Up in Washington, U.S. Sen. Richard Burr is staging a slowdown on behalf of smoking, stalling a widely supported bill that would let the Food and Drug Administration regulate the tobacco industry.
Burr isn't given much chance of blocking what amounts to a sensible response to the ever-more-apparent reality that nicotine is an addictive drug and that smoking kills. But when the last of his charts has been carted off the Senate floor, the full 218-page bill read into the record and the World's Greatest Deliberative Body is thoroughly talked out – maybe 60 hours' worth of talk – Burr will have made his point.
And that point is, despite a world of evidence that smoking tobacco does immense harm, some North Carolina politicians still value the industry's health most of all.
In the Senate, it's a bipartisan point. Burr, the Republican from Winston-Salem (headquarters of R.J. Reynolds Tobacco) is joined in opposing the FDA bill by Democrat Kay Hagan of Greensboro (home to Lorillard Tobacco). Hagan is less outspoken, but she signed on to support the 65,000 North Carolinians who work in tobacco by proposing, with Burr, an inadequate alternative to giving the FDA power over the industry.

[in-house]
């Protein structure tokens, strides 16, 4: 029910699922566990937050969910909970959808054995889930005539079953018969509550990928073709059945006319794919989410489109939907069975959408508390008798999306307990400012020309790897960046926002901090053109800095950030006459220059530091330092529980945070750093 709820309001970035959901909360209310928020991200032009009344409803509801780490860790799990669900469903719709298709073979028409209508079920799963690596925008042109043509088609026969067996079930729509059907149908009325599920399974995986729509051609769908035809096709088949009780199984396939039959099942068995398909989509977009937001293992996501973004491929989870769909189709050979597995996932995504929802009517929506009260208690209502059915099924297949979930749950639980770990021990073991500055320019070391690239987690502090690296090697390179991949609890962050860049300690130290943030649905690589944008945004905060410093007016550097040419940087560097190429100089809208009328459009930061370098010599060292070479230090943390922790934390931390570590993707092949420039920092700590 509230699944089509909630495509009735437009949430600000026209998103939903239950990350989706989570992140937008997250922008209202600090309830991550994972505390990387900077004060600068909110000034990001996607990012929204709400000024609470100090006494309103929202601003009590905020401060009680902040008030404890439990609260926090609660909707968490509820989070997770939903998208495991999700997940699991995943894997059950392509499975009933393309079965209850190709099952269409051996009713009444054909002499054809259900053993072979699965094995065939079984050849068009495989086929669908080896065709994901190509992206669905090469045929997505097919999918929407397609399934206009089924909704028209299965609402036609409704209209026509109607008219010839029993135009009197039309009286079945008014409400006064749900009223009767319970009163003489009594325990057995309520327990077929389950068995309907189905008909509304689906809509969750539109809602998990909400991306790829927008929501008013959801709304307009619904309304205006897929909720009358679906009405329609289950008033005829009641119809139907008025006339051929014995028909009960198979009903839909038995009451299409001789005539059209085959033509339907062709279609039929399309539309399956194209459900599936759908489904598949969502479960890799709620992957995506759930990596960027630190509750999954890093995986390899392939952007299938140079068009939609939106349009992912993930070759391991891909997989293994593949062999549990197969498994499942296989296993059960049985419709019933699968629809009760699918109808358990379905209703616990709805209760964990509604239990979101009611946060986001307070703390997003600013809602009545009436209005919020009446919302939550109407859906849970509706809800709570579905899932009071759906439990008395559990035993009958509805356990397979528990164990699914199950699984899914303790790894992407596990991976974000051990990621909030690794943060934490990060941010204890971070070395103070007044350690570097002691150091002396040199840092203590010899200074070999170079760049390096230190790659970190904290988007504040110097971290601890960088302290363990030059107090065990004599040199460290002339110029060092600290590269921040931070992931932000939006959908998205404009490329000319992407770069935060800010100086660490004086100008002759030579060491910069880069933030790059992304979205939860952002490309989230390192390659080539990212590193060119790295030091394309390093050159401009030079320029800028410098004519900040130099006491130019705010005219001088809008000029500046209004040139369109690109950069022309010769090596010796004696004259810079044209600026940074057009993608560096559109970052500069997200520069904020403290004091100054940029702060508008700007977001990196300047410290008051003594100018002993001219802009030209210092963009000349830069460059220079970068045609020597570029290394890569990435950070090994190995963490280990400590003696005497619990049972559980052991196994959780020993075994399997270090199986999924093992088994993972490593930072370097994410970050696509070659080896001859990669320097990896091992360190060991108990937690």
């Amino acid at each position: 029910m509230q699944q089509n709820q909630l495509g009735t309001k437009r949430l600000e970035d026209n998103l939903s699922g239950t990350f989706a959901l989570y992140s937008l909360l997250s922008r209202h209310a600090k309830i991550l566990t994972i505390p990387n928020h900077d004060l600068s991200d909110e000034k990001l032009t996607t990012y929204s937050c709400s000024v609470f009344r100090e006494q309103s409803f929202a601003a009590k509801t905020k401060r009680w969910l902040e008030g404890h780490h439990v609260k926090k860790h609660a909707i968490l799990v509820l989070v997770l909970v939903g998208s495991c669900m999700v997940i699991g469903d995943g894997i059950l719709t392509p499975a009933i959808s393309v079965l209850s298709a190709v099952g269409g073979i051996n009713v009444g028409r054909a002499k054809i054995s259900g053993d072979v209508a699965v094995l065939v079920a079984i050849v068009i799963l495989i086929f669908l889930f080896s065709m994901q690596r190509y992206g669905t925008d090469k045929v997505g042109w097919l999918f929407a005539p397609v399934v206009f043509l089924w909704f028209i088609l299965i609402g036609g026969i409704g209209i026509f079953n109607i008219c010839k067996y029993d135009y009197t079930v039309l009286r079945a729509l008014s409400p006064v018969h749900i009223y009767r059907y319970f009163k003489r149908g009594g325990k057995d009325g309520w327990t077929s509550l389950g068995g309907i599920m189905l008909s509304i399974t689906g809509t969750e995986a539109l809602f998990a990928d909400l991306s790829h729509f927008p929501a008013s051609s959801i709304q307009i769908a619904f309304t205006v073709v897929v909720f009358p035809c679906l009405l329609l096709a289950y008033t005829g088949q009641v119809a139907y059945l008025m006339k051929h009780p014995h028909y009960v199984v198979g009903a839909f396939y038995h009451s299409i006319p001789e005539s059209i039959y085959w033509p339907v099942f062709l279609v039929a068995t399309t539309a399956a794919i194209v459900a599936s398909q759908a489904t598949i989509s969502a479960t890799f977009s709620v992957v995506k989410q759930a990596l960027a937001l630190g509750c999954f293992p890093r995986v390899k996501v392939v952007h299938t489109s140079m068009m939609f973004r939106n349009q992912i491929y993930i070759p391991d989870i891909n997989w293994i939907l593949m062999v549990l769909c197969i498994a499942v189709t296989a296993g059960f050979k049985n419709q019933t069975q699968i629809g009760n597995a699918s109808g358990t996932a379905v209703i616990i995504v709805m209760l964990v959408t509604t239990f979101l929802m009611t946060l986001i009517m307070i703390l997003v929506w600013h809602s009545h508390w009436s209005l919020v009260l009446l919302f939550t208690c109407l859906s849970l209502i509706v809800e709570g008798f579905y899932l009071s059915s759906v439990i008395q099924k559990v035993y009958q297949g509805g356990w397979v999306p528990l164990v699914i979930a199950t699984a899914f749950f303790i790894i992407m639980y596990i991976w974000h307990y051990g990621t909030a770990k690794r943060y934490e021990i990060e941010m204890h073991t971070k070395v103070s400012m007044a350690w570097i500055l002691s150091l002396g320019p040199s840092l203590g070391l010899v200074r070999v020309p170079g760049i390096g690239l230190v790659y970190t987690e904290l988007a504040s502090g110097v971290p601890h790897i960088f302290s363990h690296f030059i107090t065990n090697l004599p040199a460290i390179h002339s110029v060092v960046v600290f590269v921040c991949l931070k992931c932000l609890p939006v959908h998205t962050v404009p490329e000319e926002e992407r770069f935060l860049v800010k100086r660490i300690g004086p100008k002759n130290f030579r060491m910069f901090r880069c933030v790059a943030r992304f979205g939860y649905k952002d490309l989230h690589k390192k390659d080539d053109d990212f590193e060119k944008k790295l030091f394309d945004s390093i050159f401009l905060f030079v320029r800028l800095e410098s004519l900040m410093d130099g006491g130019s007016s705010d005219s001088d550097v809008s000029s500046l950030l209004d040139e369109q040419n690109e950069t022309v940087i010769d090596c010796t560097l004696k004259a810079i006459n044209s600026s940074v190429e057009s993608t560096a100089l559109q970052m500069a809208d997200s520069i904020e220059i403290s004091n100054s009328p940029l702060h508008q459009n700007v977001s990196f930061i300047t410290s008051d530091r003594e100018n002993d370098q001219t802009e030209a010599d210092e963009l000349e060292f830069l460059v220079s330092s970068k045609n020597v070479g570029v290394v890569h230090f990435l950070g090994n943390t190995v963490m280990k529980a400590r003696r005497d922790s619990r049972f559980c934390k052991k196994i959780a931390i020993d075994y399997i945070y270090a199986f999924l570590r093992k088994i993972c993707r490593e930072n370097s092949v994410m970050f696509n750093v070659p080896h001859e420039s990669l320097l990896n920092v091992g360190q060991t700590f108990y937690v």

The two would create instead a new Federal Tobacco Regulatory Agency, in the Department of Health and Human Services. It would have some, but not all, of the duties and powers set out in the FDA bill. On balance it would be kinder to the companies.
And yet much of the talk from Burr and Hagan goes in an entirely different direction. Turns out, they're the FDA's biggest fans. They laud the agency's "core mission" of ensuring food and drug safety and note some of its conspicuous failures – tainted peanut butter, anyone? – to measure up to the task. Heaven forbid that the Congress should "stretch" the FDA even farther.